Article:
Diffractions is an online, peer reviewed and open access graduate journal for the study of culture. The journal is published bi-annually under the editorial direction of graduate students in the doctoral program in Culture Studies at The Lisbon Consortium – Universidade Católica Portuguesa.
After a short hiatus, Diffractions returns with this second series. If you are interested in the first series of Diffractions, which is discontinued, you can visit the old website at diffractions.net. From now on, all information on Diffractions can be found here. The old website will no longer be updated.
Check our Call for Papers section to find out about our next issue.
Find us online at https://diffractions.fch.lisboa.ucp.pt/Series2
Call for Papers
DIFFRACTIONS – Graduate Journal for the Study of Culture
(NEW) Deadline for submissions: July 31, 2018
Are we trapped in suspicion? This issue of Diffractions – Graduate Journal for the Study of Culture intends to open a discussion around the deep and pervasive sense of suspicion that has been planted in our society from its inception alongside claims for veracity, truth, surveillance, detection, semblance, expectation, risk, guesswork, discrimination, etc.. Paul Ricoeur already used the notion of suspicion to capture a common spirit that pervades the writings of Marx, Freud and Nietzsche. In spite of their obvious differences, he argues these thinkers jointly constitute a “school of suspicion”, sharing a commitment to unmasking “the lies and illusions of consciousness”. They create a distinctive modern style of interpretation that avoids classic categorizations or self-evident meaning in order to draw out less visible and less satisfying truths. Ricouer’s “hermeneutics of suspicion” had a great impact on literary studies, linking it to a larger history of suspicious interpretation, whereas more recently, in her book “The Limits of Critique”, Rita Felski highlights the difference between critique and suspicion, arguing in favour of the “unreliability of signs that secures the permanence of suspicion” (2015, 36).
Suspicion is said to lead truth into crisis. But what is truth and who are the truth-tellers of our days? We have learned to be suspicious of the tendency to transform fact into opinion and of the blurry line that divides them. In visual culture, the realist access to the world, the ability to provide persuasive evidence, the possibility of indisputable proof, and the indexical bond between an image and what it represents, are notions that have come under suspicion. Some critique of representation was driven by the suspicion that there must be something ugly and terrifying behind the surface of the conventional idealized image. Ariella Azoulay called our attention to the “ritualistic dimension” of constantly having to reveal the existence of convention, changing the act of storytelling into a “critical position” of suspicion of any photographic image. If our worst suspicion is confirmed, and the hidden reality behind the image is shown to us, has our critical journey come to an end? While a suspicious reading may be helpful for critical analysis as a method, this is not to say that any suspicious reading is a good reading. Suspicion may also be cause for conspiracy theories that fail to bear witness to their objects of analysis.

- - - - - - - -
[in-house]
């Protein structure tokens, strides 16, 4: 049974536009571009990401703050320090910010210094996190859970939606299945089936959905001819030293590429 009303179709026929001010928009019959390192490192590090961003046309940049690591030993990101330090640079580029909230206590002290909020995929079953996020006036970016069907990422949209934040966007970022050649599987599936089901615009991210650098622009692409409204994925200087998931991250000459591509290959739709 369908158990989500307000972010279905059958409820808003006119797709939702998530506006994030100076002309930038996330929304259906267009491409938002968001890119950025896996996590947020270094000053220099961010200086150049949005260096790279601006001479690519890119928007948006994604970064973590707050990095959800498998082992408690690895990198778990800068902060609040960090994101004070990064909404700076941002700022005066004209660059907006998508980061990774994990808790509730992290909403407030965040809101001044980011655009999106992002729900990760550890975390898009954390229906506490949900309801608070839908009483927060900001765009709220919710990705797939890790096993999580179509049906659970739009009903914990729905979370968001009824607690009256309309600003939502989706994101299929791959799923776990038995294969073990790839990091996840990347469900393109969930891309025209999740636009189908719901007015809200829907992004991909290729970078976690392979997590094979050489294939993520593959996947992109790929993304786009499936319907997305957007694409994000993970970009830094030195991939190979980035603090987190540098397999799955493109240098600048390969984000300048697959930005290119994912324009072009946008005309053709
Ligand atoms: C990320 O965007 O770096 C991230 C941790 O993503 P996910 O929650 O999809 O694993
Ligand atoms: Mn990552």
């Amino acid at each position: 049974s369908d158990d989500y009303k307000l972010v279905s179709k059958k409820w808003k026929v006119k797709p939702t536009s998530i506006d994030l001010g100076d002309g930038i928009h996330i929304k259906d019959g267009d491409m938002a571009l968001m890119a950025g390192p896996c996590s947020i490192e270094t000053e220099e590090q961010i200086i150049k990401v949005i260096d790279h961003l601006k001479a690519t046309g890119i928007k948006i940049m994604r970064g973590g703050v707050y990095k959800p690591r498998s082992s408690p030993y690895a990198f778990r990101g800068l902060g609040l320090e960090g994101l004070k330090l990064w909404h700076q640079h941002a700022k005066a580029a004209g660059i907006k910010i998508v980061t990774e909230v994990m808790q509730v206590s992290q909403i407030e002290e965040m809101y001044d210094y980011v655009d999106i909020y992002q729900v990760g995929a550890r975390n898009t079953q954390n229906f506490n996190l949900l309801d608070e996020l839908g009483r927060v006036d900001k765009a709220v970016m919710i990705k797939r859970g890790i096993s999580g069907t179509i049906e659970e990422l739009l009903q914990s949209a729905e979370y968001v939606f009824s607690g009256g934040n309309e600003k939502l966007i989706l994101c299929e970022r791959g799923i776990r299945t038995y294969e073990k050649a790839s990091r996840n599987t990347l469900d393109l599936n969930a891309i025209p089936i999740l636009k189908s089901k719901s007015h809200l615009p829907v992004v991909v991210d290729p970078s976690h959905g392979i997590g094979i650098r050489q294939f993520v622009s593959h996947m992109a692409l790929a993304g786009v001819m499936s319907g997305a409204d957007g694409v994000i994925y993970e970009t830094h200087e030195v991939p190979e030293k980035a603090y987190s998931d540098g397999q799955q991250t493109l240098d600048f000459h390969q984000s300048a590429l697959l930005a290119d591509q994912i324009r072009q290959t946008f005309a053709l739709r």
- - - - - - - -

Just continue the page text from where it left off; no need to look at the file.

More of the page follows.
Suspicion can be read, on the one hand, as a modality of thinking the other as dangerous, suspicious, almost, or most probably, guilty. This mode of thinking suspicion means to turn it into an obstacle for change to come about, a mode of always already determining what the risks are, a mode of thinking that opens onto a logic of pre-emptive violence when taken to its limit. On the other hand, suspicion can allow for otherness as a site where something might occur, could happen, is as-of-yet undetermined. The latter is a prerequisite for change to come about, or rupture to take place.
For this issue, we invite articles that question the usefulness of the concept of suspicion for the study of cultural objects. We also welcome work that considers how these cultural objects may scrutinize the very notion of suspicion.
Contributions and original research might address but are not limited to the following topics:
- History and archaeology of suspicion
- Cultural representations of suspicion
- Suspicion and visual culture
- Suspicion and art
- Suspicion and politics
- Suspicion and media
- Suspicion and conflict
- Suspicion and identity
- Suspicion and modes of reading
- Suspicious bodies
- Suspicion and critical thinking
- Suspicion, paranoia and theories of conspiracy
- Suspicion producing machines
We look forward to receiving proposals of 5.000 to 9.000 words (not including bibliography) and a short bio of about 150 words by July 31, 2018 at the following address: firstname.lastname@example.org
DIFRRACTIONS also accepts book reviews related to the issue’s topic. If you wish to write a book review, please contact us.